I think the female-forward mission really attracts players to our club. We were founded in 2021 to create opportunities for female athletes, which we’ve continued to do each year. The club started with one team competing in UWS League 2, and has now expanded to include a first team competing in USL-W, a U23 team, and an entire Academy pathway from U13-U19. For the first team, players come to the club because we foster a culture of respect and inclusivity. Additionally, our first team is free to play on, so there’s no financial burden for players. We’re a women’s club, not a men’s club that put a logo on a jersey and decided to enter a women’s team into competitions.
Is it difficult to construct a competitive roster? Is there a lot of roster turnover? What are a few challenges that stand out for USL clubs.
Yes, it’s definitely difficult to construct a competitive roster. Luckily, there hasn’t been a ton of turnover over the past two seasons, but there’s always injuries and retirements to deal with. One major challenge includes being a newer club in a soccer hotbed (Northern, NJ/NYC). It can be challenging to compete with clubs who have had pre-professional teams for a while now; however, we look to differentiate ourselves based on our mission and the fact that we’re really building something special. I think once players are able to meet with myself and the staff, and learn more about why we’re really in this – to create opportunities for female athletes – that it really starts to sell itself.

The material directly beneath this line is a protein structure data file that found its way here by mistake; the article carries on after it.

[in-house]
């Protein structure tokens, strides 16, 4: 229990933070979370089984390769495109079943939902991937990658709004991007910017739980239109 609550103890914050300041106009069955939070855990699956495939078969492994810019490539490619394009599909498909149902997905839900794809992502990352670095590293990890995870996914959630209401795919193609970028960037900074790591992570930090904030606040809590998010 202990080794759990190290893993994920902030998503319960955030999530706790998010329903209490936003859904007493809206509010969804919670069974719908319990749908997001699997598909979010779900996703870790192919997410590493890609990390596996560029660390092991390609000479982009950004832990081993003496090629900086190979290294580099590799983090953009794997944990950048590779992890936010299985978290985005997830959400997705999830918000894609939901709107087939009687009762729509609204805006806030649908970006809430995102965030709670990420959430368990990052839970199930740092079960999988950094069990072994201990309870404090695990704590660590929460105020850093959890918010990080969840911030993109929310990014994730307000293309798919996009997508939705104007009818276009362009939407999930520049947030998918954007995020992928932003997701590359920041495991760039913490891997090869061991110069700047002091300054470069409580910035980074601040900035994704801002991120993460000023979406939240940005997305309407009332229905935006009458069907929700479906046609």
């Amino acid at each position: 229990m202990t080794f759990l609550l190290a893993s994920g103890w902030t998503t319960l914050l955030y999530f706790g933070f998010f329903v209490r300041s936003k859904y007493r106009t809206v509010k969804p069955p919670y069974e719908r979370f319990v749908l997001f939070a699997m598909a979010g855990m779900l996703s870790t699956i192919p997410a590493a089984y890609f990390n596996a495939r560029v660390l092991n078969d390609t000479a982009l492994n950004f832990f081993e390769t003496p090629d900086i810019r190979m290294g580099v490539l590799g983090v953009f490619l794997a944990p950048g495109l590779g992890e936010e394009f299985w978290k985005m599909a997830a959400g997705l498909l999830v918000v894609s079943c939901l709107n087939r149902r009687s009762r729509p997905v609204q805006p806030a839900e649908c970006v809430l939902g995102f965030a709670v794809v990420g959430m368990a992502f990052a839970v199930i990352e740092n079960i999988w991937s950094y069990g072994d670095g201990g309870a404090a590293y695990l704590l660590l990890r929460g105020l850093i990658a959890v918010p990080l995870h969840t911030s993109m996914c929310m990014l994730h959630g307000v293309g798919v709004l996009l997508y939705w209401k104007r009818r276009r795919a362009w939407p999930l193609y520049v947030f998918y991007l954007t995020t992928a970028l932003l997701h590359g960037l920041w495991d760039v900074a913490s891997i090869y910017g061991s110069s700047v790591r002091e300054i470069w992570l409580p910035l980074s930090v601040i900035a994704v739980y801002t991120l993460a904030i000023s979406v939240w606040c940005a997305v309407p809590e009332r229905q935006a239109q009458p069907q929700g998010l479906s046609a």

Is collegiate scouting involved in the acquisition of players? Is it mostly ID camps? Referrals from other players? How do you field a roster?
Yes, collegiate scouting is heavily involved in player acquisition. I have followed the NCAA college game since I’ve graduated, and you can always catch me watching games beginning in August. We’ve developed a network of coaches that we reach out to for referrals and introductions, which I only see expanding. Player referrals are big for us as well. We’re always looking for players who believe in our mission and want to be a part of something bigger, i.e. inspire the next generation. My professional career is in executive recruiting, so there are definitely some similarities when it comes to recruiting players for our club. Rounding out the recruiting process are our Player Interest Form (located on website) and ID Sessions.
What’s the goal for Paisley? What’s the ideal picture look like in 5 years?
The goal is to continue to create and provide opportunities for female athletes at all levels. We have a first team in USL-W that will be looking to be in playoff contention next season. Our U23 team is currently having an excellent season in their EDP league and our youth club continues to grow and offer more competitive options for girls. Obviously, we’d love for this to eventually be a year round operation at all levels. The talent and demand are certainly there. We do hope to eventually get to the point where we’re a member of the USL Super League.
Are you looking forward to the USL Super League establishing next year? Will that change anything for Paisley?
Yes, incredibly excited about the development of the Super League. I wish it was around when I graduated from college because it’s an ideal environment for so many players who want to continue to play domestically. The USL Super League is our ideal next step for Paisley, so it’s official launch will help us get closer to that goal.